We first looked for—and found—a link between fraud and materialistic CEOs. What we saw happening was a gradual weakening of the control environment in firms led by executives whose personal spending was excessive. Specifically, we observed more use of equity-based incentives (which can encourage managers to mislead capital markets by inflating reported performance), more appointments of materialistic CFOs, less intensive monitoring by the board, and a greater probability of a weakness in internal controls. All those conditions created an environment where fraudulent reporting was more likely—and we found both more fraud (on the part of executives other than the CEO) and more unintentional reporting errors.
Next we focused our attention on banks, whose business model facilitates the measurement of risk-taking behaviors. For a sample of about 300 banks, we found that those with materialistic CEOs had relatively lax systems for risk management and thus faced more threat of significant negative performance than banks led by frugal CEOs. Furthermore, we found that materialistic CEOs also contributed to a deterioration in corporate culture that led employees to more aggressively exploit insider-trading opportunities during the 2007–2009 financial crisis. However, firms run by materialistic CEOs were also associated with higher returns than firms with frugal CEOs were.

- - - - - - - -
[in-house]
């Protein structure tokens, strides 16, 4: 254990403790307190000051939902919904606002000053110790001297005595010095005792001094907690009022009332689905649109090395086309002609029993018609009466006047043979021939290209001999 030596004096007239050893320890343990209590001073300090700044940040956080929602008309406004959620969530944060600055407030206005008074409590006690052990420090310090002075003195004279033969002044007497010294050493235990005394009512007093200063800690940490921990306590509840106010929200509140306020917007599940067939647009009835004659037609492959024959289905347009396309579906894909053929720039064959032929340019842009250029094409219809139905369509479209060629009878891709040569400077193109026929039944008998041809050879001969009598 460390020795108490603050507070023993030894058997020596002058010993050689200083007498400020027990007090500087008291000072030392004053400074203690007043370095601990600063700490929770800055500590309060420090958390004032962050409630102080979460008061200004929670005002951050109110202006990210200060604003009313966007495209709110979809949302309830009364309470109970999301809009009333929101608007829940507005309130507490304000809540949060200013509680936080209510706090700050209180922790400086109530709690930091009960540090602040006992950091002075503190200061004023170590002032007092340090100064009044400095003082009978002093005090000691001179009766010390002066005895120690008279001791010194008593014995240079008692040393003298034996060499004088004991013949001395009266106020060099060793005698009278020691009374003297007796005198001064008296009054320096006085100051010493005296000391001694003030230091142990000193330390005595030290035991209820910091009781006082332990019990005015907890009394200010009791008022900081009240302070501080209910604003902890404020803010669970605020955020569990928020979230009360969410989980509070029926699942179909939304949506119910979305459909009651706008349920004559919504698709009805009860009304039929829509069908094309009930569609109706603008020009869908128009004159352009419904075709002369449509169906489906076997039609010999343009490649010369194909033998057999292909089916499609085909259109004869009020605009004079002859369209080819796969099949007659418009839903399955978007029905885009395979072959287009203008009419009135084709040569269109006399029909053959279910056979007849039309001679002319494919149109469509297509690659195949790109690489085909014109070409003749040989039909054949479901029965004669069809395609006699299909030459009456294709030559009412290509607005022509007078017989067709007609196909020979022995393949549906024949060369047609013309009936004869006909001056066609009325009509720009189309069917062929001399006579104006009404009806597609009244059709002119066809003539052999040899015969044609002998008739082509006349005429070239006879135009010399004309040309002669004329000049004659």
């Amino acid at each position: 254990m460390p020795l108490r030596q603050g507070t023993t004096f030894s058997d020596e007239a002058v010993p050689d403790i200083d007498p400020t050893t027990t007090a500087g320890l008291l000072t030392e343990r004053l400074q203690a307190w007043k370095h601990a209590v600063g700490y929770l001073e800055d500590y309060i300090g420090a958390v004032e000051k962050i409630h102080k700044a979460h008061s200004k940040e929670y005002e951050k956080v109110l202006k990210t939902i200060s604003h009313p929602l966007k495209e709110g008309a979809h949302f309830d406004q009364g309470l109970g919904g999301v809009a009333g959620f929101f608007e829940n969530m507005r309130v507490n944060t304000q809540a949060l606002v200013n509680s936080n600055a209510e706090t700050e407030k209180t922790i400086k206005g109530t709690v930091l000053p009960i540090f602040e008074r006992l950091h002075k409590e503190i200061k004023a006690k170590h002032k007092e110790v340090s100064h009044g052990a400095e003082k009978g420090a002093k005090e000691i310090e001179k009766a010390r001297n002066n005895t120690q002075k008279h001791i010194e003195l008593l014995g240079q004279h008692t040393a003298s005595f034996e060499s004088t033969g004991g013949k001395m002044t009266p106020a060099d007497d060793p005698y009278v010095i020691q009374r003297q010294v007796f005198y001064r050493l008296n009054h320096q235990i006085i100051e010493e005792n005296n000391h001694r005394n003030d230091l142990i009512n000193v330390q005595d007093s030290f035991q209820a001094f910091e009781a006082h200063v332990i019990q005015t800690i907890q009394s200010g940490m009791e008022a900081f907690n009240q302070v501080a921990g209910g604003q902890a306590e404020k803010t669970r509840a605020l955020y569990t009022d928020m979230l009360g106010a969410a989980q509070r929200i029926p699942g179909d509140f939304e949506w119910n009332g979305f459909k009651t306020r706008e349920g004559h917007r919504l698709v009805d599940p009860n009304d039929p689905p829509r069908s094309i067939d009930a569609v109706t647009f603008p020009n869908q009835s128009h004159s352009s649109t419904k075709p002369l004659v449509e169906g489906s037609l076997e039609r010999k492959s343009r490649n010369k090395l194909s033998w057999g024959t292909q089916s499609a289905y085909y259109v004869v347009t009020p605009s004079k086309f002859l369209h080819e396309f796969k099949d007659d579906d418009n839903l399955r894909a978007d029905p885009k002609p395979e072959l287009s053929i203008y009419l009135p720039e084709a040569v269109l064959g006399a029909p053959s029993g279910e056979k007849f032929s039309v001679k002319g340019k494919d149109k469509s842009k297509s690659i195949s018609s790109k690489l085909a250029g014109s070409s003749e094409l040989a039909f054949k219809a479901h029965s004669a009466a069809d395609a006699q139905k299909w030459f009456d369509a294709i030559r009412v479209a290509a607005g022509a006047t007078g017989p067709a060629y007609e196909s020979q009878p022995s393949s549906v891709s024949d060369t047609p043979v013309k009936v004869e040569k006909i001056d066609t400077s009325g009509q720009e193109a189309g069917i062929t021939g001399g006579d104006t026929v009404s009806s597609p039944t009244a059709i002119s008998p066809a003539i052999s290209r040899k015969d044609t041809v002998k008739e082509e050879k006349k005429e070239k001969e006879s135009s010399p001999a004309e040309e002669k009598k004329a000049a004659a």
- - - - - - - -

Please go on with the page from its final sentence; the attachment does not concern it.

In another study we examined how the materialism of top executives affected firms’ corporate social responsibility (CSR) performance. We found that firms with materialistic leaders received lower scores from CSR ratings agencies than did firms with frugal leaders (as a result of meager charitable giving, for example, or the spread of harmful pollutants in the community). Our finding aligns with other scholarship showing that materialistic people display a lack of concern for the well-being of others and the environment.
Responding to the Research
When I talk with executives, directors, and investors about this work, they generally react with surprise. Initially some people wonder how academic researchers can get information about CEOs’ criminal history and personal property. (As I tell them, private investigators in the United States can legally access many relevant public records.)